July 31, 2012
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UCSF's Christina Allen, MD, shows her excitement at the
London 2012 Olympic Games.
Dr. Christina Allen, a surgeon at the UCSF Orthopaedic Institute, has traveled the world as the physician for the U.S. taekwondo team, but her latest assignment at the London Olympics is a dream come true for someone who grew up watching the games and excelling as an athlete.
A former soccer standout at Duke University, Allen's career-ending knee injury is what inspired her to pursue orthopaedic surgery and what helps her bond with sports injury patients. She specializes in treating knee and shoulder injuries at the Orthopaedic Institute at Mission Bay.
After serving as a physician for the U.S. soccer team, Allen began working with taekwondo athletes about five years ago. Since then, it's been a whirlwind of trips to national and international competitions, treating a laundry list of injuries, including fractures, concussions and dislocations that are relatively common in the Korean martial art.
Allen is now in London helping her team prepare for the taekwondo competitions, which begin on Thursday, Aug. 9. In between treating athletes, she's taking in the festive atmosphere, meeting some Olympic stars and answering a few questions about her experience thus far.
Q: What are you most excited about at these Olympic games?
A: Just meeting and working with all the U.S. athletes and athletes from other countries, and feeling the exciting vibe of being at the Olympics.
Q: Describe the energy of London. What strikes you as the things you will remember most?
A: The Brits have been very gracious hosts, and everything revolves around the games. I think they are really proud so far of the show they are putting on and how prepared they are. The security seems spot on, and I feel really safe. Sure, there have been some logistics issues, but there always are in events this enormous. And they managed to hold off the rain for opening ceremonies!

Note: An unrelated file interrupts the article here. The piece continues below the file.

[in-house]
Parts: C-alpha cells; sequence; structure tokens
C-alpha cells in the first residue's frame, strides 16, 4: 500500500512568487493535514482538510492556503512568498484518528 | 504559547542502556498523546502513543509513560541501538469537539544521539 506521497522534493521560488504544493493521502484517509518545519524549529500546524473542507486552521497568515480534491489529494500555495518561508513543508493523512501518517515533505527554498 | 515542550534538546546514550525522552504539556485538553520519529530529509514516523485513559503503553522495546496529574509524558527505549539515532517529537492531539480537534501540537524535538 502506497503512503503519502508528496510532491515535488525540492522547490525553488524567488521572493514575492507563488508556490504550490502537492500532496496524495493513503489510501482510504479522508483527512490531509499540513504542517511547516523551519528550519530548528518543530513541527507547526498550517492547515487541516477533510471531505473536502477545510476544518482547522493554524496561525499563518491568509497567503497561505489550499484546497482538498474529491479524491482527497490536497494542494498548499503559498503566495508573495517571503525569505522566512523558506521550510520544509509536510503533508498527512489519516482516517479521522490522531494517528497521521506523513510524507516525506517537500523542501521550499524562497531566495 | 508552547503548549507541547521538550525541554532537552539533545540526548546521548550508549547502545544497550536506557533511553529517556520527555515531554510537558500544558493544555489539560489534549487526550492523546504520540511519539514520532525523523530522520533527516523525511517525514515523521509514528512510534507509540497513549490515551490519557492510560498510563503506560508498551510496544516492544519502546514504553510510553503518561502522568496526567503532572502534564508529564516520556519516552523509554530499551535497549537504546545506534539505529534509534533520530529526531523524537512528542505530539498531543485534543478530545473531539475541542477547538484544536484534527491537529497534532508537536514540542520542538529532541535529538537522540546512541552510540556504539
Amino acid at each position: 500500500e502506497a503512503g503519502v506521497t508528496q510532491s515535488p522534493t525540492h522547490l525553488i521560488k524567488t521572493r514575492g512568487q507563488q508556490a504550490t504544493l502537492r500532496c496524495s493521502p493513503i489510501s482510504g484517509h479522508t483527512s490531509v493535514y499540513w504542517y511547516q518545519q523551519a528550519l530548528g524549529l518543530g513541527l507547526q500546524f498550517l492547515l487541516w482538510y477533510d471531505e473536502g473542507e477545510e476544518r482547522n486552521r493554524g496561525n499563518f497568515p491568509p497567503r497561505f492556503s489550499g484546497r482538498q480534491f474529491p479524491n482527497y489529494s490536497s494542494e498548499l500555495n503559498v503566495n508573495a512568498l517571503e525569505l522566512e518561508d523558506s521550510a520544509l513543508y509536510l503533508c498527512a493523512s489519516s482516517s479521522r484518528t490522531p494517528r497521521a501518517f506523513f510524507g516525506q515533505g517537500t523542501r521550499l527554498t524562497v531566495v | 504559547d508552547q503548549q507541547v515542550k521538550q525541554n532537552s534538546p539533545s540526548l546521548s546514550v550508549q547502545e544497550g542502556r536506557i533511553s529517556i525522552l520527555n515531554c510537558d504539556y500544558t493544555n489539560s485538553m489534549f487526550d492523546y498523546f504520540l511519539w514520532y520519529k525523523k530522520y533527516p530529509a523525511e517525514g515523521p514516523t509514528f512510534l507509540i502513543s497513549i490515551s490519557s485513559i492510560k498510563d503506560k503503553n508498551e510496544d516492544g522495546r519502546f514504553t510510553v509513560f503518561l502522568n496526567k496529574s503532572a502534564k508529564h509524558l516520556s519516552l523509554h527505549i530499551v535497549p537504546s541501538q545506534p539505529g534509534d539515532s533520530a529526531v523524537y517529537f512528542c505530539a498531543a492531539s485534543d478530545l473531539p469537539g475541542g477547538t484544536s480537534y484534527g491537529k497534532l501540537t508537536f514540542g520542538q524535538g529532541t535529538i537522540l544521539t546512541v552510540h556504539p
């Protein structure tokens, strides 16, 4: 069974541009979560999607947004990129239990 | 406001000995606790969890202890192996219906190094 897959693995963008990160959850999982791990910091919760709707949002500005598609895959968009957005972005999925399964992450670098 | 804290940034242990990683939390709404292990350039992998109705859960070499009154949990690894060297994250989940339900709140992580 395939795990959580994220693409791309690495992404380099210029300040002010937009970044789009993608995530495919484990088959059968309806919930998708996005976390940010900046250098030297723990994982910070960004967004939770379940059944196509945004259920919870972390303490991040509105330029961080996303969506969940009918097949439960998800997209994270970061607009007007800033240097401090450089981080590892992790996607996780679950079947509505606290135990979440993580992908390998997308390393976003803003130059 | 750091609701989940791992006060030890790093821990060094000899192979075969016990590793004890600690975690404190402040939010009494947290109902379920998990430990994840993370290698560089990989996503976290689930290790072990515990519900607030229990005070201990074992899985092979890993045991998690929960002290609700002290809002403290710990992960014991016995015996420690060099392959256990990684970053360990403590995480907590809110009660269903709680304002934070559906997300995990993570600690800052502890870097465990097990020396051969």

Q: Where are you staying at the Olympic Village, and who are you with?
A: Right now I am at the University of East London-Docklands, which is 20 minutes or so from the village. A lot of the athletes leave the Olympic Village every day to come train here, including taekwondo, men's and women's basketball, fencing and wrestling. So it is pretty busy and exciting here during the day, and my athletes come over to us for practice and to be treated medically. I will move over to the Olympic Village on Aug. 5th, right before taekwondo has its competitions (Aug. 9 and 10).
Q: What is it like working with the taekwondo team and physician colleagues?
A: I love our taekwondo athletes — they are so awesome and appreciative of our care, and fun to talk to. Plus I get to interact with all the other athletes that come over to Docklands Medical for their care, whether it be a consult or for directions to the ice bath! Plus it is great to work with other first-class physicians and athletic trainers. Everyone is here to work hard and have fun and take the best care of our athletes we can.
Q: What advice would you give to aspiring physicians who want to be selected for the Olympics?
A: Work hard, know your stuff, play well with others and be reliable. I got here by doing all of the above, and showing up when other physicians no-showed for coverage. You have to become the "go-to" person that people call in the middle of the night from Korea for advice about what to do with an injured U.S. athlete.
Q: If you were an Olympic athlete, what sport would you want to compete in?
A: Soccer, for sure. Taekwondo is fun to watch, but I don't like getting kicked in the head.
About UCSF Medical Center
UCSF Medical Center consistently ranks as one of the top 10 hospitals in the United States. Recognized for innovative treatments, advanced technology, collaboration among health care professionals and scientists, and a highly compassionate patient care team, UCSF Medical Center serves as the academic medical center of the University of California, San Francisco. The medical center's nationally preeminent programs include children's health, the brain and nervous system, organ transplantation, women's health and cancer. It operates as a self-supporting enterprise within UCSF and generates its own revenues to cover the operating costs of providing patient care.
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